the phenomenon is further examined for both small and large stock portfolios. the aggregate results reported in Table 5 (A. Robustness Test Size-Based Portfolio Test: Since we have employed an equally weighted measure. Therefore. while for the large stock portfolio. however it is not statistically significant. having found evidence of herding for a sample of 349 companies.Finally. It is interesting to note that though the CCK model identifies non-linearity in 2007. Therefore the decline in γ t is much sharper than the CSAD during 2007 which is consistent with our argument that in the presence of extreme events the relation between γ t and the market return could be more effective in identifying herding. As argued earlier. In Table 6. For instance. and bias against detecting evidence of herding in Table 5. Table 6 and 7 reports the estimation results for small and large stocks respectively. The size-based tests reported in Table 6 and 7 provide further support to the full sample results. (1996) have documented that small stocks respond slowly to good news. B and C) may be influenced by the smaller stocks in BSE.2. and this slowness could result in extra dispersion in up markets. the level of herding seems to be more pronounced for small stock portfolio for all these years where the Indian Stock market has witnessed crash. Further. The results are presented in table 5E. 4. it is significant only for the year 2007. 13 . McQueen et al. examining the relative influence of small versus large stocks is especially important in light of the fact that small stock portfolios may react to news differently as compared to the large stock portfolios. we contrast our results with that of CKK model with CSAD as dependent variable. α 2 turns out to be significantly negative for the years 2004. 2005 and 2007 for small firms indicating evidence of herding in small stock portfolio.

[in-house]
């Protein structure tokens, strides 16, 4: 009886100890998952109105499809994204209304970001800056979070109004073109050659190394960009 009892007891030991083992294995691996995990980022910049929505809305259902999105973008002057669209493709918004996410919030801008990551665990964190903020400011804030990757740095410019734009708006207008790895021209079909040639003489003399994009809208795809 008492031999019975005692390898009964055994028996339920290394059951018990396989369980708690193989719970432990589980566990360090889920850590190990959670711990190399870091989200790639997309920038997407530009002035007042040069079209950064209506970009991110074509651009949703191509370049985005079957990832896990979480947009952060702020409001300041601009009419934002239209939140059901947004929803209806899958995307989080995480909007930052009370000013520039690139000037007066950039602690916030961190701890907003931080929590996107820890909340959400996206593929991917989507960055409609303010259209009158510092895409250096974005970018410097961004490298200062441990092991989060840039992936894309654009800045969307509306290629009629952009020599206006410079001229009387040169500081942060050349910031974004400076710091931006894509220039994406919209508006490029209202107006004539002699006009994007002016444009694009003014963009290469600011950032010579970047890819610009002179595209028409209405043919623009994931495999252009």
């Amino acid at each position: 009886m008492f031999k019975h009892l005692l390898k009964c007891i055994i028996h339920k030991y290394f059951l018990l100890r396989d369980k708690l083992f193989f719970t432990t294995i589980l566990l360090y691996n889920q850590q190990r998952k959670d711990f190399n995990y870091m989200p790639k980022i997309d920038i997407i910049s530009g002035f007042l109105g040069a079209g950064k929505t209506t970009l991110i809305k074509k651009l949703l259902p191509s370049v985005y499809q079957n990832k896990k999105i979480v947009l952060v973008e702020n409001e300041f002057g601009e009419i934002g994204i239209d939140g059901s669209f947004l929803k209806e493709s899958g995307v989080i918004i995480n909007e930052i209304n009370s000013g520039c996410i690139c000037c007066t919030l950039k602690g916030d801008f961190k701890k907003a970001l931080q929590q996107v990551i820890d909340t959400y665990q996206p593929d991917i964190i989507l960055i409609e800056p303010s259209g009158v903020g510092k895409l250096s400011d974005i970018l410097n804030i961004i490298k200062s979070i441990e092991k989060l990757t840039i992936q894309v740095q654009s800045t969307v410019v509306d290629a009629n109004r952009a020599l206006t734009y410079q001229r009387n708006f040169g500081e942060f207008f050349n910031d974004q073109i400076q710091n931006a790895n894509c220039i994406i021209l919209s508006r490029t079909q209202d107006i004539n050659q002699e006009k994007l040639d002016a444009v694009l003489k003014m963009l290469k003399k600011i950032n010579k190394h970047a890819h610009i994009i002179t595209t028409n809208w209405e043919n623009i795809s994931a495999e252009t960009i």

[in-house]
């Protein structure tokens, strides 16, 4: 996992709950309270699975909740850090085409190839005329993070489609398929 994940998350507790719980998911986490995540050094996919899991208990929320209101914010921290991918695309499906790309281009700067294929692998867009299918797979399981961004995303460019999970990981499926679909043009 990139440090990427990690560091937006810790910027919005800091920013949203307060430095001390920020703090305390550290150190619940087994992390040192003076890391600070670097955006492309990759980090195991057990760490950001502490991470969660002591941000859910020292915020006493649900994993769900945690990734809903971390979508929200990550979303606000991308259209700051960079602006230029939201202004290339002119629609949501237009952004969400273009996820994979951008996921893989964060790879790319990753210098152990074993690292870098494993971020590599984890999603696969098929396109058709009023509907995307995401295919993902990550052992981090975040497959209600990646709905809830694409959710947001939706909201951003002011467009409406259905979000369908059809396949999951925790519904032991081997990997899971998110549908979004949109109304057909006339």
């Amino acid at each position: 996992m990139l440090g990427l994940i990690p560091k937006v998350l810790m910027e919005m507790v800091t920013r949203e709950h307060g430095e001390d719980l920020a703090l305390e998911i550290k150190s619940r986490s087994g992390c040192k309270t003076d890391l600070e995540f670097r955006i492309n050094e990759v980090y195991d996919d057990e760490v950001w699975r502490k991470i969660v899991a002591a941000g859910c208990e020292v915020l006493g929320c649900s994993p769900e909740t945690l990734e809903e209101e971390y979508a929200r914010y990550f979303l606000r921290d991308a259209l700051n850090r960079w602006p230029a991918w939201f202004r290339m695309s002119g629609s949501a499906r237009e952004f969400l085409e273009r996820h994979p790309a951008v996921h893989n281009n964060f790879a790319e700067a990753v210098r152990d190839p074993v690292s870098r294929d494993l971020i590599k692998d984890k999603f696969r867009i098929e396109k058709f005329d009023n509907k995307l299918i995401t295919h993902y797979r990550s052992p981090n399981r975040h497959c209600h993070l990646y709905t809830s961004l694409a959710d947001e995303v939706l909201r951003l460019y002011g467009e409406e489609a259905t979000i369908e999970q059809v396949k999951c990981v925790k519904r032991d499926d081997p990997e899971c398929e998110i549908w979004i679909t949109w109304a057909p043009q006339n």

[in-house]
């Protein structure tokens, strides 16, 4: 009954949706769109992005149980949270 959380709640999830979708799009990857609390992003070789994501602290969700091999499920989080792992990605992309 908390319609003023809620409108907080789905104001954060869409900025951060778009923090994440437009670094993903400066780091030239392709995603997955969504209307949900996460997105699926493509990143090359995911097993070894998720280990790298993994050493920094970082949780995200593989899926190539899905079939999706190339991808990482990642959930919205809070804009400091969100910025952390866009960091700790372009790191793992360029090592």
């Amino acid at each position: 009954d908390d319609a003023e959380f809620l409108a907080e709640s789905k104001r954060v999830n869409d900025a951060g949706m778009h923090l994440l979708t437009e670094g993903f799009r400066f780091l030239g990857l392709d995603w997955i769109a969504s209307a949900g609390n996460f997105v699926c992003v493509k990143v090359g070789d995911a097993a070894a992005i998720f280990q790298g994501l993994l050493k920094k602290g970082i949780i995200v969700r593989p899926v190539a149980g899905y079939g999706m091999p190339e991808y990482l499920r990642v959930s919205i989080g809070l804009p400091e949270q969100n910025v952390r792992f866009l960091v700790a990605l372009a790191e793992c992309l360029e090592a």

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more researches on herding behaviour using the alternative measure proposed in this paper would provide further insight into the usefulness and consistency of this approach. A series of robustness test also corroborates our conclusions. Lastly. In contrast to the traditional standard deviation of the portfolio based approach. Pinegar. the years of major crashes have witnessed pronounced herding among the market participants. we examine the investment behavior of market participants of the Indian equity market. and Thorley (1996). CONCLUSION In this paper. relative to down market days. We also observe that the rate of increase in security return dispersion as a function of the aggregate market return is lower in up market. The paper proposes an alternative methodology to test the tendency on the part of market participants to herd around the market consensus.5. 15 . which stands contrary to the directional asymmetry documented by McQueen. the year-on-year analysis reveals variations in the extent of herding witnessed by the Indian equity market during the sample period and significantly. thereby providing evidence of the presence of herd behavior. our study proposes an alternative methodology to test the herding behavior using symmetric properties of the ensemble return distribution. specifically during the episodes of market crashes. Our empirical tests indicate that during periods of extreme price movements. However. equity return dispersions for the Indian equity market tend to decrease rather than increase.